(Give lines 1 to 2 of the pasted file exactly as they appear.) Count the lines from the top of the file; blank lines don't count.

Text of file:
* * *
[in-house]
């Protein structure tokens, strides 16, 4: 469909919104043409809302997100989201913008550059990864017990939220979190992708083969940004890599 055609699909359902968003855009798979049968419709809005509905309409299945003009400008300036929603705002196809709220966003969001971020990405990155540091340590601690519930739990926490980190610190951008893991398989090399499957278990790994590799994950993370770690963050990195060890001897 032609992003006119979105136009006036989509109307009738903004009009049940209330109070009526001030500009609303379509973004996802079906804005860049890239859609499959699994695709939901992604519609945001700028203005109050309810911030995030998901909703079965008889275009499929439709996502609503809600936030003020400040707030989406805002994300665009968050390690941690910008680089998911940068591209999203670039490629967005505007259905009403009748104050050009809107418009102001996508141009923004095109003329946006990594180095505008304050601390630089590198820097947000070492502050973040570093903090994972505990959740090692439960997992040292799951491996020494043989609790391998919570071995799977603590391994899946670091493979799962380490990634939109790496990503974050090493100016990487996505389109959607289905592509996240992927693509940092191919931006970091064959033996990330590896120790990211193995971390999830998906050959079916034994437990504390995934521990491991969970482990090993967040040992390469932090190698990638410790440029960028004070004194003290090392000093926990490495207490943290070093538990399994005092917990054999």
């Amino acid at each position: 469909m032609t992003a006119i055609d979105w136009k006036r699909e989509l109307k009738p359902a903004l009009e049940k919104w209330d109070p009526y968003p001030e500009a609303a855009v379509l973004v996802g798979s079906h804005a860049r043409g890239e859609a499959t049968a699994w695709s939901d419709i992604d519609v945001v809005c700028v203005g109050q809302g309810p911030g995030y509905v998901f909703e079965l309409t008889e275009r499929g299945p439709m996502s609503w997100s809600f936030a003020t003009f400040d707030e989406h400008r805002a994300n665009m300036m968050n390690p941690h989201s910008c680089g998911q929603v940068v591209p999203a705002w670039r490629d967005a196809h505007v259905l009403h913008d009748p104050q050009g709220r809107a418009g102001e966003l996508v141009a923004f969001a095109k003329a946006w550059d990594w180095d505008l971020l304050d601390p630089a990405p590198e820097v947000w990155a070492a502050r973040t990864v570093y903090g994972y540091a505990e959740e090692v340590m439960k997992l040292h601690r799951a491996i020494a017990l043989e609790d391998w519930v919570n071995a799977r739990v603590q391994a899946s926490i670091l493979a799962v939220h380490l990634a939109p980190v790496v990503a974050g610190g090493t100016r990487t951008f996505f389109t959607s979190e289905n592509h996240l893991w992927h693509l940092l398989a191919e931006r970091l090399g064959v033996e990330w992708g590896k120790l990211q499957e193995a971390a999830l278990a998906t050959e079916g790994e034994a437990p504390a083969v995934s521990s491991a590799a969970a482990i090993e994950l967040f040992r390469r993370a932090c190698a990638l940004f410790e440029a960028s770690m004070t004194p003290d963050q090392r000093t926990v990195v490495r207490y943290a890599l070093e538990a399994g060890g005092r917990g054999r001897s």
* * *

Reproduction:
[in-house]
């Protein structure tokens, strides 16, 4: 469909919104043409809302997100989201913008550059990864017990939220979190992708083969940004890599 055609699909359902968003855009798979049968419709809005509905309409299945003009400008300036929603705002196809709220966003969001971020990405990155540091340590601690519930739990926490980190610190951008893991398989090399499957278990790994590799994950993370770690963050990195060890001897 032609992003006119979105136009006036989509109307009738903004009009049940209330109070009526001030500009609303379509973004996802079906804005860049890239859609499959699994695709939901992604519609945001700028203005109050309810911030995030998901909703079965008889275009499929439709996502609503809600936030003020400040707030989406805002994300665009968050390690941690910008680089998911940068591209999203670039490629967005505007259905009403009748104050050009809107418009102001996508141009923004095109003329946006990594180095505008304050601390630089590198820097947000070492502050973040570093903090994972505990959740090692439960997992040292799951491996020494043989609790391998919570071995799977603590391994899946670091493979799962380490990634939109790496990503974050090493100016990487996505389109959607289905592509996240992927693509940092191919931006970091064959033996990330590896120790990211193995971390999830998906050959079916034994437990504390995934521990491991969970482990090993967040040992390469932090190698990638410790440029960028004070004194003290090392000093926990490495207490943290070093538990399994005092917990054999």